Flying Along the Cosmic Vela Ridge
A beautiful blue butterfly flutters towards a nest of warm dust and gas, above an intricate network of cool filaments in this image of the Vela C region by ESA’s Herschel space observatory.
Vela C is the most massive of the four parts of the Vela complex, a massive star nursery just 2300 light-years from the Sun. It is an ideal natural laboratory for us to study the birth of stars.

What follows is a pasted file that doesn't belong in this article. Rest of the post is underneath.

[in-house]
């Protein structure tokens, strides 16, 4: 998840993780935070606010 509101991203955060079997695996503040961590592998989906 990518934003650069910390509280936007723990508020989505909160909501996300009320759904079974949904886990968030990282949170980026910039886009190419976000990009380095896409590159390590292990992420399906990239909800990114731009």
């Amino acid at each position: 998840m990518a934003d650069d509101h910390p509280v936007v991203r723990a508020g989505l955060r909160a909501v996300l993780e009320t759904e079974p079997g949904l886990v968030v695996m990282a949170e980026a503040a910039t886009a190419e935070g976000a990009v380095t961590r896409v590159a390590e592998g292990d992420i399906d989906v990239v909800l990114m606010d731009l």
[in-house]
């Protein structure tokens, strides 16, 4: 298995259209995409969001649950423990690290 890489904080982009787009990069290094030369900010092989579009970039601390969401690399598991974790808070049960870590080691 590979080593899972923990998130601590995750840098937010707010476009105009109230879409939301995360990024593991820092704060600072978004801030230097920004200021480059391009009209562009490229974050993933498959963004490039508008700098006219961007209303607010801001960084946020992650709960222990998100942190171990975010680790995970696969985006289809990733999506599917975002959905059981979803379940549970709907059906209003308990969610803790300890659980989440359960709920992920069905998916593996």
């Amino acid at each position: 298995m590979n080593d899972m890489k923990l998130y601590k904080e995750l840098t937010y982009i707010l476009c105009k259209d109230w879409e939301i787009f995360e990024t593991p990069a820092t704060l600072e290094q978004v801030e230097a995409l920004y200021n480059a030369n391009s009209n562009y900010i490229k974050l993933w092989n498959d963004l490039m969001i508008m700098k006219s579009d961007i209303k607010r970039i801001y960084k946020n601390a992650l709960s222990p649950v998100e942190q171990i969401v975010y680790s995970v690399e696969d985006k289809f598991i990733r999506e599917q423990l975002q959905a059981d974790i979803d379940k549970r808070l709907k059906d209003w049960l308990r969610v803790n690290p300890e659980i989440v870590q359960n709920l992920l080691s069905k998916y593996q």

Herschel’s far-infrared detectors can spot regions where young high- and low-mass stars have heated dense clumps of gas and dust, where new generations of stars may be born.
The eye is immediately drawn to two prominent features in this image: a delicate blue and yellow butterfly shape just right of centre that appears to be flying towards a nest of coiled blue material in the lower right.
These regions stand out from their surroundings because their dust has been heated by young hot stars. A cluster of very hot, massive stars are strung out along the butterfly’s ‘body’, their radiation heating up the surrounding dust seen as yellow in this scene.